We all like to think that every mail we send out, every poster we stick on a wall, every blog we post and every townhall we organise hits the brief in terms of content, reach and engagement. Unfortunately, not even superstars get perfect results every time!
So how do we evaluate how well our current internal communications plan is working? We perform an Internal Communications Audit to measure how well the organisation and its leadership gather and disseminate information to its employees. Before we move on to why and how we do this, and what results we can expect from it, let’s deal with the ‘audit’ word first. As opposed to something traumatizing, an audit should actually be a hugely positive and beneficial instrument in your organization.
There’s definitely more to an Internal Communications Audit than merely gaining insight into the effectiveness of our existing IC strategy and execution. The people who are responsible for sending communication often perceive it to be far more effective than the people who receive it. This disparity is frequently more pronounced in organisations where there are a large number of deskless employees – employees whose workday is spent on the frontline and not in front of a computer.
So, why does IC matter?
- A study by Clear Company established that companies with effective internal communications were 50% more likely to have lower staff turnover.
- In another study, Gallup found that poorly run communication campaigns lead to disengaged employees, and 76% of actively disengaged employees are looking for jobs or other opportunities.
- Effective IC leads to productive employee feedback: employees who are heard are engaged, and engaged employees are more productive and less likely to leave.
An annual IC audit will allow you to do a number of key things:
- Establish the effectiveness of current IC.
- Formalise a strategy to improve IC for the future.
- Establish which employees are currently underserviced by the IC strategy, and then allow you to form a strategy to target them.
- Identify which communication channels are working and which aren’t.
- Discover gaps in your IC, either in terms of communication channels, gaps in information or in terms of audience.
- Identify miscommunication and misunderstanding.
Now that we’ve agreed that an Internal Communication Audit is a necessity and should be conducted at least annually, how do you go about implementing one?
Steps for planning an IC audit
Establish your objective, the team to perform the audit, the time available to do it and the budget. Is there an existing problem that you are aware of and are trying to remedy? Are you doing well but know that you could always do better? Is there a particular department or group of employees that are not being reached? Or do you simply want facts and figures to present to management?
How will you run the audit? Will you target a select group of employees, target all employees and hope that enough get back to you, or will you select a focus group randomly?
How will the target audience be reached? Emails are obviously front of mind to many, but not everything needs to be done via email. WhatsApp can be useful in reaching those deskless employees, while surveys can be posted on the intranet, but don’t forget that old chestnut – real-life human interaction! The latter can be done via townhalls, interviews or site visits. Often it is these in-person meetings that bring forward points that otherwise wouldn’t have been thought of. They are also often enthusiastically embraced by a workforce that otherwise spends much of its time looking at computer screens.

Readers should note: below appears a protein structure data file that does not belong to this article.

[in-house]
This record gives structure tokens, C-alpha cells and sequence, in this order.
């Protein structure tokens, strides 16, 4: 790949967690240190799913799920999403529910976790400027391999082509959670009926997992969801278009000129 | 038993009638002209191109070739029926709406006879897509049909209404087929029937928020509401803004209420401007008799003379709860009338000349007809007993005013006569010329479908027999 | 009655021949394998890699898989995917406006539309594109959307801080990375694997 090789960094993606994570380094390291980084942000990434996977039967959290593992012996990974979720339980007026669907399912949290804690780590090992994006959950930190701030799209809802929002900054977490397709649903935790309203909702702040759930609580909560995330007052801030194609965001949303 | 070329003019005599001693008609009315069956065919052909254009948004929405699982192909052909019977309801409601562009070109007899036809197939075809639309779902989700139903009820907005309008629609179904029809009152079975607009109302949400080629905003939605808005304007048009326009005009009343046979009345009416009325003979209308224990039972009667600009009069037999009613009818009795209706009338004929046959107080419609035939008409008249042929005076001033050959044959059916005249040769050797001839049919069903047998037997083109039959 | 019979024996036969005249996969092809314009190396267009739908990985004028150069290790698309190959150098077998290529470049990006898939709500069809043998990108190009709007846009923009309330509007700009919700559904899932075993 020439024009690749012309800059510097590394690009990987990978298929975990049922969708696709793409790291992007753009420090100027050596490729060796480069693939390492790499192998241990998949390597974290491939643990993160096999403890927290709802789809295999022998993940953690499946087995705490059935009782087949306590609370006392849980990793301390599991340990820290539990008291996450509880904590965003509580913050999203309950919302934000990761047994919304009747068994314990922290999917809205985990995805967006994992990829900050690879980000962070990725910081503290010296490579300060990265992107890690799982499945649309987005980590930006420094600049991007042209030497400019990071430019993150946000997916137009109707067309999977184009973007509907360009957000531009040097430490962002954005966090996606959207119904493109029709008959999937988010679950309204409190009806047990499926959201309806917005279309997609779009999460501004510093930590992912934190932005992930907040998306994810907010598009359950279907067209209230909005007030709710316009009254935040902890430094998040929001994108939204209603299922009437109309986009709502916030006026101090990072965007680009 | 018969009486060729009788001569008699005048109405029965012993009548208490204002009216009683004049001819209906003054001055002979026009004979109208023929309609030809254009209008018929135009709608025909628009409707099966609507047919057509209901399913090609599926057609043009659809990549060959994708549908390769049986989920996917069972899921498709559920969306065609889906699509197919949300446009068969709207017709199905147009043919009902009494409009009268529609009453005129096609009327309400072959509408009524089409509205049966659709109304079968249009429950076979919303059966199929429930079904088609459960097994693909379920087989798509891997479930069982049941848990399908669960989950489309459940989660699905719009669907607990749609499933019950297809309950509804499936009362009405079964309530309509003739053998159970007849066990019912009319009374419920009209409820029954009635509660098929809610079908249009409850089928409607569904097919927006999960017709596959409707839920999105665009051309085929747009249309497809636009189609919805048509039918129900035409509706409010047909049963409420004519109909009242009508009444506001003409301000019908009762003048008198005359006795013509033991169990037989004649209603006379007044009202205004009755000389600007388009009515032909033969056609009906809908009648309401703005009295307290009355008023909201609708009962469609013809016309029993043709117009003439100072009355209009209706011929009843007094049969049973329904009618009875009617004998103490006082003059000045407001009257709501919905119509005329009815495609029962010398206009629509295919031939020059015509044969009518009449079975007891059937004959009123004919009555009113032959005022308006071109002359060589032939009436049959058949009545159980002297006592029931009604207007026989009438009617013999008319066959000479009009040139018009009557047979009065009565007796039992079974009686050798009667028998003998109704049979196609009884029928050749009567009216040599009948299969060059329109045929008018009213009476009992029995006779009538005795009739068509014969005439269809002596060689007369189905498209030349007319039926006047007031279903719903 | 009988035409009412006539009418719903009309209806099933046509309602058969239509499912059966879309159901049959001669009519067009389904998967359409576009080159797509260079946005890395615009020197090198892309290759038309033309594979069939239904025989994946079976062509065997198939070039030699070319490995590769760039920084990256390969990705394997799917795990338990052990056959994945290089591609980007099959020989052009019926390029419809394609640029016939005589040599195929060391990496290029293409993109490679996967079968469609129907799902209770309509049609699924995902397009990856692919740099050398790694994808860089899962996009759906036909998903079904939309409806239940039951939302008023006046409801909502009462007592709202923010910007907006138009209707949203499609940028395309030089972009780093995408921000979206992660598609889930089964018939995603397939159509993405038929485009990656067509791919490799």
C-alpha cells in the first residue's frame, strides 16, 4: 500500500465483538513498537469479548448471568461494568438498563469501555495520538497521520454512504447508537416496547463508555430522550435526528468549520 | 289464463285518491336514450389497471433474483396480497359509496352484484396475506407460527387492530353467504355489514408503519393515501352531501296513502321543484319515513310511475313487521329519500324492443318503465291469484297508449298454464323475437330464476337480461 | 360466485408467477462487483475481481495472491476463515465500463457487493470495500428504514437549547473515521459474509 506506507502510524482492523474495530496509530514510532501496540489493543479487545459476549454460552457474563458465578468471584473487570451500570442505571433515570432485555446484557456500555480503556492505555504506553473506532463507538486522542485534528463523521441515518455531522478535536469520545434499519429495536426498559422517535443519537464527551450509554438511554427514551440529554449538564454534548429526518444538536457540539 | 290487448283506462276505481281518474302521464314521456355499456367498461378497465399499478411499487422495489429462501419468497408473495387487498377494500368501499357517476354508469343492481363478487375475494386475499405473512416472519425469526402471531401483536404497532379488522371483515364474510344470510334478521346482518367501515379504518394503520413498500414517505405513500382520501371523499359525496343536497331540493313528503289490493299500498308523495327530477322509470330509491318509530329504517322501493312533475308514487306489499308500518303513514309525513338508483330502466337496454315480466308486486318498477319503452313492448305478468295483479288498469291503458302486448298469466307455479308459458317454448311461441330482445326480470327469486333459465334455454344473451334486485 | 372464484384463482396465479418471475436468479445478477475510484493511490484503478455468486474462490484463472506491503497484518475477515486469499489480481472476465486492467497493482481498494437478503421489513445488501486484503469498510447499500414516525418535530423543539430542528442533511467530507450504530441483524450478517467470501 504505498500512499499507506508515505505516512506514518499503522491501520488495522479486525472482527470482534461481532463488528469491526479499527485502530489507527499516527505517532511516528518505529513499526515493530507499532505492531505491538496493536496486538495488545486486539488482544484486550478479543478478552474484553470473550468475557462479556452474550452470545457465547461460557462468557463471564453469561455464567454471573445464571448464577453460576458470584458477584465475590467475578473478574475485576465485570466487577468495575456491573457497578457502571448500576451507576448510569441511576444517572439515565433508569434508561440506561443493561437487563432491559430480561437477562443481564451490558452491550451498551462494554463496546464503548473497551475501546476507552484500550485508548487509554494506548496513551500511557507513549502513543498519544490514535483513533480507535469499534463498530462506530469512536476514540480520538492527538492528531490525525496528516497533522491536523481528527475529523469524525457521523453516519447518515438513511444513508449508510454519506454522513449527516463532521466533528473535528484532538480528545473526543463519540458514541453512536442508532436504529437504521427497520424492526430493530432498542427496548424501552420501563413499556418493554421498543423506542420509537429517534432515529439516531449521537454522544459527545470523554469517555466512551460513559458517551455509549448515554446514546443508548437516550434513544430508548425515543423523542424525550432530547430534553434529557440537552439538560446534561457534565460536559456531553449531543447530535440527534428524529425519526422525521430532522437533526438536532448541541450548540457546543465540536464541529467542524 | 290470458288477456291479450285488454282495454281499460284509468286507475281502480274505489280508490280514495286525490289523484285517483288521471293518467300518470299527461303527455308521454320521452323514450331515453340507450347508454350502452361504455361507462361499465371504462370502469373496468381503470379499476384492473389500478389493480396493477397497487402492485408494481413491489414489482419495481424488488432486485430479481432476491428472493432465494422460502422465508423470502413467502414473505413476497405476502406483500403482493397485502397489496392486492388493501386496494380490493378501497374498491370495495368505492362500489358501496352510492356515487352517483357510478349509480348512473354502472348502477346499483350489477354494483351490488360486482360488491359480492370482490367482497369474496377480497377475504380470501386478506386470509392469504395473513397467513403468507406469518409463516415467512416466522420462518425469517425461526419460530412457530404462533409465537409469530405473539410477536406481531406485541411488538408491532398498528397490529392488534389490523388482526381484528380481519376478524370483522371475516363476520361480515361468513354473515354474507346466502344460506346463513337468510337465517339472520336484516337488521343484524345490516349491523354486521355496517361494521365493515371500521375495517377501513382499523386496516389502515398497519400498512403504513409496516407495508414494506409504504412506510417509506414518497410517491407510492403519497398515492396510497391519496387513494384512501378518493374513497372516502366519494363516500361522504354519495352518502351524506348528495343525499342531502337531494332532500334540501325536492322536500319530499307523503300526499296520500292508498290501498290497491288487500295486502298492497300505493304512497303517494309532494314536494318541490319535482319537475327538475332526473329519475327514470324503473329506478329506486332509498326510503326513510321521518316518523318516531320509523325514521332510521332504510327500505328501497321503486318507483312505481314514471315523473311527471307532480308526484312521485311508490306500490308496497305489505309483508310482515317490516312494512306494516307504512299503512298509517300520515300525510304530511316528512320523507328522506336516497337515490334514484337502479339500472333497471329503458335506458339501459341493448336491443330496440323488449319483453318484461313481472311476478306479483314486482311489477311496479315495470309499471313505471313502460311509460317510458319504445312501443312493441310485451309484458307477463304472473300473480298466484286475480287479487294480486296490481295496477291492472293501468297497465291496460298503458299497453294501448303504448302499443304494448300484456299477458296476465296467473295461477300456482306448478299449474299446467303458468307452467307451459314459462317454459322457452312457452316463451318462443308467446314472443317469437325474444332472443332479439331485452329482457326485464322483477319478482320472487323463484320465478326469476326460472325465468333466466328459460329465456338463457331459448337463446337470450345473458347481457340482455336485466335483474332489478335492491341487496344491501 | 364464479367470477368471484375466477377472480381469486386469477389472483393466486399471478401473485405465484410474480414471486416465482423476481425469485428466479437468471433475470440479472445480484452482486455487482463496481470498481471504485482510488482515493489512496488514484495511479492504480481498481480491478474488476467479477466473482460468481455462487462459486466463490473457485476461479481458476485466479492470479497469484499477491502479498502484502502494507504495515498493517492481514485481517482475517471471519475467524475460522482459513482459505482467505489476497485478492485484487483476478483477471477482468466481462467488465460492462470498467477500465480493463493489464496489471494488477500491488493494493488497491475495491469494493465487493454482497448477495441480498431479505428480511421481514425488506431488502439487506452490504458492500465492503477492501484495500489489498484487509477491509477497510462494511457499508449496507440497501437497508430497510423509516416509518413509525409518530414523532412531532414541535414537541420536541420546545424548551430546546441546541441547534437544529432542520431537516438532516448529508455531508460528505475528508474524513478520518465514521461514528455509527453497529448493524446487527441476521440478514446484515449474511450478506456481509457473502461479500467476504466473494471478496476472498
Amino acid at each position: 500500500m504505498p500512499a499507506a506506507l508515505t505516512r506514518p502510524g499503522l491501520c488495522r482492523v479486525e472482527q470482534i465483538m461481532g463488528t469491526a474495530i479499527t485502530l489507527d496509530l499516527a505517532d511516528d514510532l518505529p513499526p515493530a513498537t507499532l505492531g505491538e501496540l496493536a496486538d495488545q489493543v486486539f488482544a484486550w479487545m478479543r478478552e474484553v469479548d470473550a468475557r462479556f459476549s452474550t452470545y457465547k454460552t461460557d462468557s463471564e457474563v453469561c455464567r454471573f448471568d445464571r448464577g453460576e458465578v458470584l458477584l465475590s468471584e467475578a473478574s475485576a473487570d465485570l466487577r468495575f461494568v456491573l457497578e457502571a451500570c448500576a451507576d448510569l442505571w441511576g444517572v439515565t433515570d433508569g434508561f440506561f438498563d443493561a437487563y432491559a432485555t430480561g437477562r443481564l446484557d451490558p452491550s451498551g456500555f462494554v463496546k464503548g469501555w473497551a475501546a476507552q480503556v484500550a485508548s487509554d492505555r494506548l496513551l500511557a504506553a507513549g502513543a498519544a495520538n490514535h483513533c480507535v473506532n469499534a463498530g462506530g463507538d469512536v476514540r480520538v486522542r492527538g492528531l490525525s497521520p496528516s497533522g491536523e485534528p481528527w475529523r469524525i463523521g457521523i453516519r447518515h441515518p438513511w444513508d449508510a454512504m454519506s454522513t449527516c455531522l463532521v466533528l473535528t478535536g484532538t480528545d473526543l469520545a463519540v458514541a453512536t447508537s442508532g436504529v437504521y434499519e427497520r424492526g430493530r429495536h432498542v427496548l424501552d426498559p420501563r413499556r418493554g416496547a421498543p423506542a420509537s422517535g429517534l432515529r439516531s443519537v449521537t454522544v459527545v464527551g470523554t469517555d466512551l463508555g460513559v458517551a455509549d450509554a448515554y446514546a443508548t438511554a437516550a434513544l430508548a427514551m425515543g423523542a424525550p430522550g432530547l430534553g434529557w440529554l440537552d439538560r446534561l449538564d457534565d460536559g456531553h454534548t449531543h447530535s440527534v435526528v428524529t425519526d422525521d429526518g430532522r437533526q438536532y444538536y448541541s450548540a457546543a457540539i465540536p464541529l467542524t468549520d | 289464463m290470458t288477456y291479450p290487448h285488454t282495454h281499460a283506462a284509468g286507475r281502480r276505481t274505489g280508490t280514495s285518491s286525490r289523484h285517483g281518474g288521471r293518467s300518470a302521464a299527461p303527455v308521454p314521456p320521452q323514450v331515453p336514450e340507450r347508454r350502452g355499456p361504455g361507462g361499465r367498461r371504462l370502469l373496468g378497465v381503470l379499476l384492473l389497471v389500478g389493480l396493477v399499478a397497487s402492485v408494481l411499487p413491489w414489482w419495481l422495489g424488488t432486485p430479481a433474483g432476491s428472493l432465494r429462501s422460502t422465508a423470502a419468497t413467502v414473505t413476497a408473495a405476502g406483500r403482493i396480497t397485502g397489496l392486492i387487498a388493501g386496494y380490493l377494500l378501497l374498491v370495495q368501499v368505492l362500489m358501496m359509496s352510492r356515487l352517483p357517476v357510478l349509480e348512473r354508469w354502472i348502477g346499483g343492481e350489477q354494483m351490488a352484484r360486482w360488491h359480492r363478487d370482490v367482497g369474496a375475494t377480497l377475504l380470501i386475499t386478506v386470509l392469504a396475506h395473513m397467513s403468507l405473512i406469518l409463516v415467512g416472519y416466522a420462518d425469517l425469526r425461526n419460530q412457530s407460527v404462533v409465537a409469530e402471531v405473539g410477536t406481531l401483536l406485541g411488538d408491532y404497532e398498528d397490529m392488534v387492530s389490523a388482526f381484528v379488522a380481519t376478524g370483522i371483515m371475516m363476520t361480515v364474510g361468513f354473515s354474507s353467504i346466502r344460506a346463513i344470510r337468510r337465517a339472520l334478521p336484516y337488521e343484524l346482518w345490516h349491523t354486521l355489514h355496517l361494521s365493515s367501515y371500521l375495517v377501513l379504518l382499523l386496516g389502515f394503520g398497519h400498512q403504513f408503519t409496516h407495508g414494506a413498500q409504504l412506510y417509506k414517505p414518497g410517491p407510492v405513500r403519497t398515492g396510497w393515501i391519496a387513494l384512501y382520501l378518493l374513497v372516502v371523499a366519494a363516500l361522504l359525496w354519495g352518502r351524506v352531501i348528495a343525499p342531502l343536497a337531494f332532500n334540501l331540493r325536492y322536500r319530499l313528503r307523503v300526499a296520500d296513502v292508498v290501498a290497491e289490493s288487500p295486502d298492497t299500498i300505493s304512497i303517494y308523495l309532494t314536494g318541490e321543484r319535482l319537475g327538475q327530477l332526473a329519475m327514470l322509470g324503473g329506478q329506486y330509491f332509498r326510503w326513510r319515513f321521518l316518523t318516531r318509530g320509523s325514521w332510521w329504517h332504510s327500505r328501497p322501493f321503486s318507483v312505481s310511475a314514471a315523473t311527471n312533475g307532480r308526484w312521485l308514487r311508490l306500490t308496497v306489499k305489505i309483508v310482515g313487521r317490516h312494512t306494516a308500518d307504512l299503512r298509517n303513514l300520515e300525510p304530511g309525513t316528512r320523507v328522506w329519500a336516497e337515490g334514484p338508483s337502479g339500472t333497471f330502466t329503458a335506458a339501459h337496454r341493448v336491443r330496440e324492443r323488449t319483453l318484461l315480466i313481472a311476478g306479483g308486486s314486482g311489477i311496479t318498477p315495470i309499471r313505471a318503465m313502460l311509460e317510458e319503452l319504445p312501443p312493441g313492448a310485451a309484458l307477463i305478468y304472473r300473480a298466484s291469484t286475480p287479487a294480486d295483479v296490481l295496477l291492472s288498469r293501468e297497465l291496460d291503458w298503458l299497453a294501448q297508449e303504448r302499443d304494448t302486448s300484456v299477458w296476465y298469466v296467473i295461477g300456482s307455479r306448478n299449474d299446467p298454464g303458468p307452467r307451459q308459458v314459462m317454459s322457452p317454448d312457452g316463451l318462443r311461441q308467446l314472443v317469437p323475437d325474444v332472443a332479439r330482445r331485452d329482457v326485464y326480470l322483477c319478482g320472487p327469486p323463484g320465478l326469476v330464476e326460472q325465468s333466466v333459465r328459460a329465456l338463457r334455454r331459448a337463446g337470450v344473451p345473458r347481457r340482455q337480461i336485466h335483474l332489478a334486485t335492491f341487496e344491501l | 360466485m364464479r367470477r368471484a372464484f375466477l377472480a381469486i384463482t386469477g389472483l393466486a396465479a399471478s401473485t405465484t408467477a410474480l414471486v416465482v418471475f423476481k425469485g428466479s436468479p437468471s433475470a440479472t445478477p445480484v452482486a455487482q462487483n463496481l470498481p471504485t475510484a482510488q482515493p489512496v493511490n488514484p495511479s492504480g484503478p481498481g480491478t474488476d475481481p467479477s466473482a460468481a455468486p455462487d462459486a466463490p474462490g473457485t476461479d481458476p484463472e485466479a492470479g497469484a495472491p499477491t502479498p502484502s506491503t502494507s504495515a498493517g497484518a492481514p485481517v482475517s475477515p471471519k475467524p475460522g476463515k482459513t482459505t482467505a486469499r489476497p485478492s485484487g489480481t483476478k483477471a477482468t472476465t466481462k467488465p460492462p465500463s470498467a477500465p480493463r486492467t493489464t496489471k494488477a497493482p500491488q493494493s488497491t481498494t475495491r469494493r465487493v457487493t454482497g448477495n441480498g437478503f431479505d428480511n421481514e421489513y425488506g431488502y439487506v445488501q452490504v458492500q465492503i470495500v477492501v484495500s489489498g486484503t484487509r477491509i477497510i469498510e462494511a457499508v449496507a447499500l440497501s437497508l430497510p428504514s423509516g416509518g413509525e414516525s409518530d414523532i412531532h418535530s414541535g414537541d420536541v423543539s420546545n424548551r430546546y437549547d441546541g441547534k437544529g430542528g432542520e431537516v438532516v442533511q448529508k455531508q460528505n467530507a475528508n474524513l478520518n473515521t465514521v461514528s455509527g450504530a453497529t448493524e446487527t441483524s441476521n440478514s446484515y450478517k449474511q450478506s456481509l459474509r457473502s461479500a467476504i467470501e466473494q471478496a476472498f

Mix things up to keep employees engaged and to reach a diverse cross-section of the organisation. While planning, decide if respondents should be completely anonymous, identifiable, or just grouped by certain criteria.
You’ll also need to establish what information you are trying to gather, and what form that information-gathering should take. Multi-part grid questions are quick to answer and can be very effective, as well as easy to extract data from, but they are limited in terms of flexibility.
While quantitative data is easiest and quickest to gather, sort and digest, you should also aim to include qualitative data, be it from one-on-one interviews or focus groups.
Results need to be analysed and used to compile a report. Do this objectively and timeously, and make sure to include in the report things like:
- How the audit was conducted,
- Methods used,
- The results,
- How these results will be used in future.
Remember to communicate these findings to all stakeholders.
The most important part of an Internal Communication Audit is what happens next. If the report is filed away and never looked at again, the entire task was a waste of time. The results need to be analysed so that the audit can become a catalyst for change – an IC audit should be looked at not as a tick-box exercise but as an opportunity to improve employee engagement, to lower staff turnover, increase profit and drive positive change.
The results will identify strengths, weaknesses and opportunities, and all of these need to be addressed – build on strengths, build up weaknesses and take advantage of opportunities.
If your organization would like to engage the help of the Internal Communication experts, get in touch.
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